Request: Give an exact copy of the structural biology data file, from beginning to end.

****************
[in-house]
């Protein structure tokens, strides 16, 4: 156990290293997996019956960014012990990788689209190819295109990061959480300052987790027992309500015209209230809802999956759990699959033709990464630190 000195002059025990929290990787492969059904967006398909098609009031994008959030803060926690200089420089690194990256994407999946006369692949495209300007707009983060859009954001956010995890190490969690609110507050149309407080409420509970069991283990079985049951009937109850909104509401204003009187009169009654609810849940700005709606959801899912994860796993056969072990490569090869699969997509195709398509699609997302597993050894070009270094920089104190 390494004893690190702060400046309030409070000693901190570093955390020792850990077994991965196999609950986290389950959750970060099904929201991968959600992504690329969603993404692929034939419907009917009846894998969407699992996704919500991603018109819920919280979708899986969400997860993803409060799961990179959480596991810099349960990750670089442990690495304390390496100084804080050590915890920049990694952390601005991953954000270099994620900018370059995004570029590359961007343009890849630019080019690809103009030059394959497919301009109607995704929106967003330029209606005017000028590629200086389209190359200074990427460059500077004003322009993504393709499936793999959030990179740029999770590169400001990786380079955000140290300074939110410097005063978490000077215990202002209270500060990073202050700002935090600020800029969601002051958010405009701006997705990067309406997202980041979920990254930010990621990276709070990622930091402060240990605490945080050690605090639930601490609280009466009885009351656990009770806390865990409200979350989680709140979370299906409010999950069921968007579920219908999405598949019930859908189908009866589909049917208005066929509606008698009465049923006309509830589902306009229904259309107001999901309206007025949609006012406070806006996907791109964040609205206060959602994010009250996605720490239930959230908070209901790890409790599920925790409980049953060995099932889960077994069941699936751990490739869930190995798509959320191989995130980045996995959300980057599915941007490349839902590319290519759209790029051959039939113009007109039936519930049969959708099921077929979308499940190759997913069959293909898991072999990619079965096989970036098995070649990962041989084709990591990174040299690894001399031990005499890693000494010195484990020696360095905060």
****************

[in-house]
């Protein structure tokens, strides 16, 4: 156990290293997996019956960014012990990788689209190819295109990061959480300052987790027992309500015209209230809802999956759990699959033709990464630190 000195002059025990929290990787492969059904967006398909098609009031994008959030803060926690200089420089690194990256994407999946006369692949495209300007707009983060859009954001956010995890190490969690609110507050149309407080409420509970069991283990079985049951009937109850909104509401204003009187009169009654609810849940700005709606959801899912994860796993056969072990490569090869699969997509195709398509699609997302597993050894070009270094920089104190 390494004893690190702060400046309030409070000693901190570093955390020792850990077994991965196999609950986290389950959750970060099904929201991968959600992504690329969603993404692929034939419907009917009846894998969407699992996704919500991603018109819920919280979708899986969400997860993803409060799961990179959480596991810099349960990750670089442990690495304390390496100084804080050590915890920049990694952390601005991953954000270099994620900018370059995004570029590359961007343009890849630019080019690809103009030059394959497919301009109607995704929106967003330029209606005017000028590629200086389209190359200074990427460059500077004003322009993504393709499936793999959030990179740029999770590169400001990786380079955000140290300074939110410097005063978490000077215990202002209270500060990073202050700002935090600020800029969601002051958010405009701006997705990067309406997202980041979920990254930010990621990276709070990622930091402060240990605490945080050690605090639930601490609280009466009885009351656990009770806390865990409200979350989680709140979370299906409010999950069921968007579920219908999405598949019930859908189908009866589909049917208005066929509606008698009465049923006309509830589902306009229904259309107001999901309206007025949609006012406070806006996907791109964040609205206060959602994010009250996605720490239930959230908070209901790890409790599920925790409980049953060995099932889960077994069941699936751990490739869930190995798509959320191989995130980045996995959300980057599915941007490349839902590319290519759209790029051959039939113009007109039936519930049969959708099921077929979308499940190759997913069959293909898991072999990619079965096989970036098995070649990962041989084709990591990174040299690894001399031990005499890693000494010195484990020696360095905060």